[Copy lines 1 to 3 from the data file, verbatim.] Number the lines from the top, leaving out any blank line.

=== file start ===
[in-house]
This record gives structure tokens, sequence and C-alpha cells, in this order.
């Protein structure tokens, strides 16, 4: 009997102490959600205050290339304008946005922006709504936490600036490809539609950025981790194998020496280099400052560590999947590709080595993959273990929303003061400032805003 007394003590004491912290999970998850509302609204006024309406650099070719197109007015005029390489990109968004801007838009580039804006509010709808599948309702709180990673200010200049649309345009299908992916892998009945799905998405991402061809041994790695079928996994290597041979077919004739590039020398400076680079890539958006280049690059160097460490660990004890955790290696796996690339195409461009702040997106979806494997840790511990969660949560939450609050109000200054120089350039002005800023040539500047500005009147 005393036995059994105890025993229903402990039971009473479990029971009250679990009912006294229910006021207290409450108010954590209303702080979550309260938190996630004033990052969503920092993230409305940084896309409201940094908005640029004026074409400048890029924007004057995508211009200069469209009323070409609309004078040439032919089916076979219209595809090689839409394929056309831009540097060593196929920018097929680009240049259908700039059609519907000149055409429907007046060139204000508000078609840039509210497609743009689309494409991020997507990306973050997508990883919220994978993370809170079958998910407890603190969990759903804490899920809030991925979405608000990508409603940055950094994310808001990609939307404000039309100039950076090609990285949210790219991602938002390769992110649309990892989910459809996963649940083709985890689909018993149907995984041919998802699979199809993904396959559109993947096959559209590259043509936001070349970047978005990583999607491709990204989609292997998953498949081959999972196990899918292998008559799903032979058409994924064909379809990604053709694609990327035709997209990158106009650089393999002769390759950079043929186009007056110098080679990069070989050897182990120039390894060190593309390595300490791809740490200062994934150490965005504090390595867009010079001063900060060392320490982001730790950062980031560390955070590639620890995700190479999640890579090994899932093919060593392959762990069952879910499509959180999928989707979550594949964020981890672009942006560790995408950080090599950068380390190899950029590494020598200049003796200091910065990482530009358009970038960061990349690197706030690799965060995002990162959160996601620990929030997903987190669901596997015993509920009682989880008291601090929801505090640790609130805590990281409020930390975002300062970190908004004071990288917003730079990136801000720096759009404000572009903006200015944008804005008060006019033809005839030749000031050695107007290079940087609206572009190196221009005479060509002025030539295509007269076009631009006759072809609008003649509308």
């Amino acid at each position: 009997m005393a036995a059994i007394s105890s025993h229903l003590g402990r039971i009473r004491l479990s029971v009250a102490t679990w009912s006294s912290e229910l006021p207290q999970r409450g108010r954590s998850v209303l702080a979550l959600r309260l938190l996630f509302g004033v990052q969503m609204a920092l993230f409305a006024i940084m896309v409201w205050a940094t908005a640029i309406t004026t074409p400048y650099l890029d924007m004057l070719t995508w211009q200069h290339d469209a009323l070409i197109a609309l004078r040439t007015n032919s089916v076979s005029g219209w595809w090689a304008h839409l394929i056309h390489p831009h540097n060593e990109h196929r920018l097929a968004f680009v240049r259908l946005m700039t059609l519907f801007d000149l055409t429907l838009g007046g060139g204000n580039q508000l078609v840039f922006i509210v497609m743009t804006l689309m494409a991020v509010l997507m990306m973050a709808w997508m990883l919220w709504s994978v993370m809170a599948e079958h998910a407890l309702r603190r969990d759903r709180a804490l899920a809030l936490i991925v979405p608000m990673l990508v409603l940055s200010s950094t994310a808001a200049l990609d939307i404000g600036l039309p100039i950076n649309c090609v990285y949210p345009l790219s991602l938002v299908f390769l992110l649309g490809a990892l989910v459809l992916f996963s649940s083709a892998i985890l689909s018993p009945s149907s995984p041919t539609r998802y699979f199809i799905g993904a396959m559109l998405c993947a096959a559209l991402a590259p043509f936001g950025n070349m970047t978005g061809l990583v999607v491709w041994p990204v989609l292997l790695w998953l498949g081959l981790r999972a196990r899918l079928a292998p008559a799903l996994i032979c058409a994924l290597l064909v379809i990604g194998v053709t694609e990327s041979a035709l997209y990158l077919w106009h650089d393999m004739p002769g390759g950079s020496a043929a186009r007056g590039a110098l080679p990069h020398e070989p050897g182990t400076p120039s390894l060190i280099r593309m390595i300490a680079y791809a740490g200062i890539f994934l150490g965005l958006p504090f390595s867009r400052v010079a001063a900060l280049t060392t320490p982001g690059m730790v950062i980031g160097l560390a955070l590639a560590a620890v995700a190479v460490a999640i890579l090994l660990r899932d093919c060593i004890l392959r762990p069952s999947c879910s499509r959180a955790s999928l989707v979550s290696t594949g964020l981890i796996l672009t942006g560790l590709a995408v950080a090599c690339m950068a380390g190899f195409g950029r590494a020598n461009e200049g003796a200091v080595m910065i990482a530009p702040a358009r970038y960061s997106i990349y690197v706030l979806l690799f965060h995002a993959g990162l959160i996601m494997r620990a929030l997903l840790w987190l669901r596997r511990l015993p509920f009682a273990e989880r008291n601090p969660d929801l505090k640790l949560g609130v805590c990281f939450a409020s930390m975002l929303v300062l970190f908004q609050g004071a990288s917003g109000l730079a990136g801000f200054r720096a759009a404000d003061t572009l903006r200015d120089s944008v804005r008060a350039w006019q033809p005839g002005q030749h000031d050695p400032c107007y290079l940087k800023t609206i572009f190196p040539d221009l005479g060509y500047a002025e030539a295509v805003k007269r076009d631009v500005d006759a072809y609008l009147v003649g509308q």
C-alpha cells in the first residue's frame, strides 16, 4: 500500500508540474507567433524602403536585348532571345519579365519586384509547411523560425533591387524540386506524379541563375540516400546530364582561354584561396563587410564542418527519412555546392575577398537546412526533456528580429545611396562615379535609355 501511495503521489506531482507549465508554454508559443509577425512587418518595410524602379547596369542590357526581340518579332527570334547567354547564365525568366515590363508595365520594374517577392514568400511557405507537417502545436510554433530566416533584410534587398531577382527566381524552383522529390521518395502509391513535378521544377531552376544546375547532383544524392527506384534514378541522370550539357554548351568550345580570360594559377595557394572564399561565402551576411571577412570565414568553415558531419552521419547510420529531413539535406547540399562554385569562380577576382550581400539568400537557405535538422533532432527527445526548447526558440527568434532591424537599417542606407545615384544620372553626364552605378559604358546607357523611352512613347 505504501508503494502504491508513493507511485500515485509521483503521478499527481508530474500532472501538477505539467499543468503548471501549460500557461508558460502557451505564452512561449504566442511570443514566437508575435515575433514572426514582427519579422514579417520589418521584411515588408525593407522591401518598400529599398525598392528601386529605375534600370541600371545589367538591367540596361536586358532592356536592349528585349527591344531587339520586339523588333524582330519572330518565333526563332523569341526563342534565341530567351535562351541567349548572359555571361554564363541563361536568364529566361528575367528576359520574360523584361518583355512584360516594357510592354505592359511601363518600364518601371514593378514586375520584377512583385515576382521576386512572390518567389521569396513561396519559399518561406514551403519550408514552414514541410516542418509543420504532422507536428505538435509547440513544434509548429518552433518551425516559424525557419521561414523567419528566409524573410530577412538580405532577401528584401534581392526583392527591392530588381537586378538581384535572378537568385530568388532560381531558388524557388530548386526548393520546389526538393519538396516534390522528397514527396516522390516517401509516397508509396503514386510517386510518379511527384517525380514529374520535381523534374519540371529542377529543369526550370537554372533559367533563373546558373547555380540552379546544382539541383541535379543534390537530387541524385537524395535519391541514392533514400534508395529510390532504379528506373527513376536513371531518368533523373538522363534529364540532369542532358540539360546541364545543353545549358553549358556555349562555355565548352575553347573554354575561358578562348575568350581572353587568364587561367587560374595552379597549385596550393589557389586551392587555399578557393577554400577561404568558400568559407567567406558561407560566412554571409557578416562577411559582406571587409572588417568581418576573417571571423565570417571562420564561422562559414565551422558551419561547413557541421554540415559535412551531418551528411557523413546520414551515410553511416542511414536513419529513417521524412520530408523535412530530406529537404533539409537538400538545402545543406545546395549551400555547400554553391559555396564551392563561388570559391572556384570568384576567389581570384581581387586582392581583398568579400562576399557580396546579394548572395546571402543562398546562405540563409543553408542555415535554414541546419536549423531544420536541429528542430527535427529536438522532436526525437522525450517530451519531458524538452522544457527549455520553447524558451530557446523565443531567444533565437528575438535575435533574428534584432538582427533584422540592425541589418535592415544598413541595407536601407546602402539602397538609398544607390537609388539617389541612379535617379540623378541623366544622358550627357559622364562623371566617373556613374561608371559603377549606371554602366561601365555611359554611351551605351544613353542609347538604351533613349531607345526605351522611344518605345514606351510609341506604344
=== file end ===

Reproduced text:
[in-house]
This record gives structure tokens, sequence and C-alpha cells, in this order.
């Protein structure tokens, strides 16, 4: 009997102490959600205050290339304008946005922006709504936490600036490809539609950025981790194998020496280099400052560590999947590709080595993959273990929303003061400032805003 007394003590004491912290999970998850509302609204006024309406650099070719197109007015005029390489990109968004801007838009580039804006509010709808599948309702709180990673200010200049649309345009299908992916892998009945799905998405991402061809041994790695079928996994290597041979077919004739590039020398400076680079890539958006280049690059160097460490660990004890955790290696796996690339195409461009702040997106979806494997840790511990969660949560939450609050109000200054120089350039002005800023040539500047500005009147 005393036995059994105890025993229903402990039971009473479990029971009250679990009912006294229910006021207290409450108010954590209303702080979550309260938190996630004033990052969503920092993230409305940084896309409201940094908005640029004026074409400048890029924007004057995508211009200069469209009323070409609309004078040439032919089916076979219209595809090689839409394929056309831009540097060593196929920018097929680009240049259908700039059609519907000149055409429907007046060139204000508000078609840039509210497609743009689309494409991020997507990306973050997508990883919220994978993370809170079958998910407890603190969990759903804490899920809030991925979405608000990508409603940055950094994310808001990609939307404000039309100039950076090609990285949210790219991602938002390769992110649309990892989910459809996963649940083709985890689909018993149907995984041919998802699979199809993904396959559109993947096959559209590259043509936001070349970047978005990583999607491709990204989609292997998953498949081959999972196990899918292998008559799903032979058409994924064909379809990604053709694609990327035709997209990158106009650089393999002769390759950079043929186009007056110098080679990069070989050897182990120039390894060190593309390595300490791809740490200062994934150490965005504090390595867009010079001063900060060392320490982001730790950062980031560390955070590639620890995700190479999640890579090994899932093919060593392959762990069952879910499509959180999928989707979550594949964020981890672009942006560790995408950080090599950068380390190899950029590494020598200049003796200091910065990482530009358009970038960061990349690197706030690799965060995002990162959160996601620990929030997903987190669901596997015993509920009682989880008291601090929801505090640790609130805590990281409020930390975002300062970190908004004071990288917003730079990136801000720096759009404000572009903006200015944008804005008060006019033809005839030749000031050695107007290079940087609206572009190196221009005479060509002025030539295509007269076009631009006759072809609008003649509308």